In recent weeks, Oakland's Lake Merritt has been the scene of a racially tinged dispute between drummers and their supporters and neighbors complaining about noise. (Sandhya Dirks/KQED)
Vincent Ray moved to San Francisco right after finishing medical school. He was excited to start his residency in a place like the Bay Area, where he believed everyone is accepted.
He says that all changed when he moved into an apartment building in the city's upscale Nob Hill neighborhood. Ray, who is black, recalls a woman holding the elevator for him when his hands were full one day.
They both said hi, and then started chatting.
Ray recounts: "She said, 'Do you live here?' and I said yes, I live here. And she said, 'Hmm, that's odd. I could have swore that the tenants and the management, we had a discussion that we weren't going to be allowing black people to live in this building.' She said it very matter-of-factly. And she said afterwards, 'Well, I guess that's progress for you.' "
Ray was stunned.
"At the time, I think I probably looked like a deer in the headlights, because really I was not expecting it at all," he says.
Later on, when he told cab drivers his address, they would be surprised.
"No black people live up here on Jones and Clay," they would say, implying that his neighborhood was a white space, where an overwhelming number of white people congregate.
People of color are usually absent from white space altogether. When they are in white spaces, they're often not expected or they're marginalized. One classic example of a traditional white space is the country club.
Racism Is a Regular Part of the Black Experience Because of the 'Iconic Ghetto'
Black spaces are the neighborhoods and places where black people congregate. Elijah Anderson, a Yale professor and leading urban ethnographer, refers to black spaces as the "iconic ghetto."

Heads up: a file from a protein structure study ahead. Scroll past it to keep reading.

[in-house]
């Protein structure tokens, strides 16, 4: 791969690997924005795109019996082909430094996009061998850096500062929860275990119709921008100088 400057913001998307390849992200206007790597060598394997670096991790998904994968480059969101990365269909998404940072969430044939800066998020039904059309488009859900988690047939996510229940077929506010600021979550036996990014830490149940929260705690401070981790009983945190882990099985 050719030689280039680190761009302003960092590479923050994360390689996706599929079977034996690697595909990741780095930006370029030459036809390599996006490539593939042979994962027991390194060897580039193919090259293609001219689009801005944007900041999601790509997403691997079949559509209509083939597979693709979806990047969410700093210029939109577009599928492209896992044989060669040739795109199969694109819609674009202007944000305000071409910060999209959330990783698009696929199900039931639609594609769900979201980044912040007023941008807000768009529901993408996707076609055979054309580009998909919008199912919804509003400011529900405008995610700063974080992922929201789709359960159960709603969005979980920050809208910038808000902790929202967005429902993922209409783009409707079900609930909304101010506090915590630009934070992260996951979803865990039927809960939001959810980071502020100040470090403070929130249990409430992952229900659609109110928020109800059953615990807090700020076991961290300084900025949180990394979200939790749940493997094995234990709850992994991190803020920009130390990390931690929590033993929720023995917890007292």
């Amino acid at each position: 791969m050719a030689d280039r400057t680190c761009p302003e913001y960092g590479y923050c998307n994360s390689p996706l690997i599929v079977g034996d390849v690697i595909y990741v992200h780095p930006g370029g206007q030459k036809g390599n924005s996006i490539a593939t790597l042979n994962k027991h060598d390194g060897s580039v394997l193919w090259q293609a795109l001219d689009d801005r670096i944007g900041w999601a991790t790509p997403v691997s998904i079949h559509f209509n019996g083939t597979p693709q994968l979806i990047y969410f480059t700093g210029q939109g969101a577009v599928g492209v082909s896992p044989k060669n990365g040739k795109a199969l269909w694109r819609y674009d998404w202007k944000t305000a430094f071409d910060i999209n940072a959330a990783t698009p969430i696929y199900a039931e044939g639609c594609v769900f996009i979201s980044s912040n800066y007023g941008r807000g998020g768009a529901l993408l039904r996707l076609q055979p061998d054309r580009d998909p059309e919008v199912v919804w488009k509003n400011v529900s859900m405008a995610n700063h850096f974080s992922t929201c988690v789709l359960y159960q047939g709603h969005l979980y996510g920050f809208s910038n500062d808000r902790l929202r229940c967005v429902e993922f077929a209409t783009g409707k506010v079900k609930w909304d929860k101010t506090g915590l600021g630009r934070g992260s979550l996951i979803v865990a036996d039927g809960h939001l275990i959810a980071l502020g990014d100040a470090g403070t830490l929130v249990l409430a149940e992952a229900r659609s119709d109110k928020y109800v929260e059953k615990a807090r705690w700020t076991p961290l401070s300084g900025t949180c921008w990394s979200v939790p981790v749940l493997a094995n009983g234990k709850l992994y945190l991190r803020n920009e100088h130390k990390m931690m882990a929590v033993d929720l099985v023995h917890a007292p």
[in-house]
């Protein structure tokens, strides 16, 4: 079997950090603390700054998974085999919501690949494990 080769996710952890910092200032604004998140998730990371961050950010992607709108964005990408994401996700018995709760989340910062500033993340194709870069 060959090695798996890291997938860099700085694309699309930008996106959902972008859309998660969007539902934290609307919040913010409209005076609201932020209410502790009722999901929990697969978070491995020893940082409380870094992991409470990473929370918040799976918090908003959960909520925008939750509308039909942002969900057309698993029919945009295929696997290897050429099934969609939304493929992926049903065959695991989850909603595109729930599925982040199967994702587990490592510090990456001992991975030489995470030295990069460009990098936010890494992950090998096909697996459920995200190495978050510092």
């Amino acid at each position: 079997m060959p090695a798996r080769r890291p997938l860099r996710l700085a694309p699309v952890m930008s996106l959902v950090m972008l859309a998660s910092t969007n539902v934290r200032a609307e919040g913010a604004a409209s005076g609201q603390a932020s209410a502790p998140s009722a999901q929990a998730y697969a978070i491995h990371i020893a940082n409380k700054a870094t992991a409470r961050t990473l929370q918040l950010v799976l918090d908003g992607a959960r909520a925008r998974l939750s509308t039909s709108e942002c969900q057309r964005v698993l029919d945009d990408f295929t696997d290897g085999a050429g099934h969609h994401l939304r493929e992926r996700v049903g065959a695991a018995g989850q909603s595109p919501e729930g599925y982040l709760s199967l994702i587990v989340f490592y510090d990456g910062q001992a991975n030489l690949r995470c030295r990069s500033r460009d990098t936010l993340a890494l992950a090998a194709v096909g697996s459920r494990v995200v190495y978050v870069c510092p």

"Blackness is associated with the ghetto. Not just the ghetto as a place, but a ghetto as something that can be carried on the bodies of black people," explains Jones.
Many listeners called in to share their experiences of being white and not feeling welcome in black spaces.
One online commenter, who identified himself as white, says he feels unwelcome and unsafe in neighborhoods like Hunters Point and East Oakland.
"It seems the situation is much worse for white people in black spaces than black people in white spaces. I have been physically attacked for being white in a black neighborhood; few blacks are ever attacked for being black in a white neighborhood," wrote DeBlo.
Another caller shared a story about being white and feeling unwelcome in a black church.
People shouldn't be unjustly targeted or attacked for being different, but imagine feeling like this on a regular basis, says Jones.
"If you are a black person, it's very hard to live in the world without having to go into white space. If you are a white person of a particular class position, you can make a choice about whether or not you go into black space," Jones says.
Bell agrees, saying a story about how "this happened to me one time" is not the same as "this happens to me all the time."
"When a black person tells you a story about racism, they're telling you the greatest hits," Bell says. "They're not revealing that [the same thing] happened all day long, every day."
More Cosmopolitan Canopies
Our world isn't limited to these unique spaces fraught with tension. There are some places where people of different ethnicities, social groups and races coexist in comfort. Anderson calls them "cosmopolitan canopies."
One listener pointed to the Downtown Oakland YMCA as a space of rich racial harmony.
"I was in a class and we were stretched out with our feet behind us, and in front of me, in the row in front of me, there was a black woman, an Asian woman, a Latino woman and a white woman," said caller Betsy Franklin. "And I was staring just at the bottoms of their feet, that's all I could see of them. And I noticed that they were all the same color. If you had to guess what race each person was, you absolutely could not. Because they were all the same color. It just brought it home to me that all we are is different skin colors adapting to different environments, and that's how we evolved."
Many people choose to live in the Bay Area to be part of a more tolerant and open-minded society where we can celebrate our similarities and our differences. So how can we create more of these canopies here?